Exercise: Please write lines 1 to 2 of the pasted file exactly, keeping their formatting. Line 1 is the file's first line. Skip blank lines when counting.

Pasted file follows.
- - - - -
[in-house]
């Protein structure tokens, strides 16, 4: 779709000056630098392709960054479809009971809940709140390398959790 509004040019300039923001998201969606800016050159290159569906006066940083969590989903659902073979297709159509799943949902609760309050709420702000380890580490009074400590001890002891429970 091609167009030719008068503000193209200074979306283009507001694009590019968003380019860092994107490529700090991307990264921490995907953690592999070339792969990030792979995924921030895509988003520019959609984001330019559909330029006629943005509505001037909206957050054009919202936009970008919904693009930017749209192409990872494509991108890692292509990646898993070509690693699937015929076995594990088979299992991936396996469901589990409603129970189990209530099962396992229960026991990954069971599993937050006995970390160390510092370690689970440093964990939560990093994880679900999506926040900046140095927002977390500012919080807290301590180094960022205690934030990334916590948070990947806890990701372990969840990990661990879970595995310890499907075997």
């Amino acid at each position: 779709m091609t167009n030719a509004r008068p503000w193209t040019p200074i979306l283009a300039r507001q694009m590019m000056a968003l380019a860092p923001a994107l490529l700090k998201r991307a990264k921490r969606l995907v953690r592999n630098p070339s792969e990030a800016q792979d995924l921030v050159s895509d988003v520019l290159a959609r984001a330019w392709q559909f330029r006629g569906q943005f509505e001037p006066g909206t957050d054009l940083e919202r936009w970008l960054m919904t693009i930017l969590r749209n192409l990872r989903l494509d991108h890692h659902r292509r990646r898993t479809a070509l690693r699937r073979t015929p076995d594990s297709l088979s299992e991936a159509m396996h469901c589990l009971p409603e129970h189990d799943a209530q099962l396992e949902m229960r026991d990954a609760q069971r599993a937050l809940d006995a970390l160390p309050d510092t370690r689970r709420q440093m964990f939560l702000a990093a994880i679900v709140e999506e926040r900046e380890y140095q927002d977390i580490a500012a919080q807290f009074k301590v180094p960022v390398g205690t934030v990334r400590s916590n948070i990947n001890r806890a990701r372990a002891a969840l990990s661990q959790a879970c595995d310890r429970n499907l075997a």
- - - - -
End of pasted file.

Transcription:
[in-house]
């Protein structure tokens, strides 16, 4: 779709000056630098392709960054479809009971809940709140390398959790 509004040019300039923001998201969606800016050159290159569906006066940083969590989903659902073979297709159509799943949902609760309050709420702000380890580490009074400590001890002891429970 091609167009030719008068503000193209200074979306283009507001694009590019968003380019860092994107490529700090991307990264921490995907953690592999070339792969990030792979995924921030895509988003520019959609984001330019559909330029006629943005509505001037909206957050054009919202936009970008919904693009930017749209192409990872494509991108890692292509990646898993070509690693699937015929076995594990088979299992991936396996469901589990409603129970189990209530099962396992229960026991990954069971599993937050006995970390160390510092370690689970440093964990939560990093994880679900999506926040900046140095927002977390500012919080807290301590180094960022205690934030990334916590948070990947806890990701372990969840990990661990879970595995310890499907075997």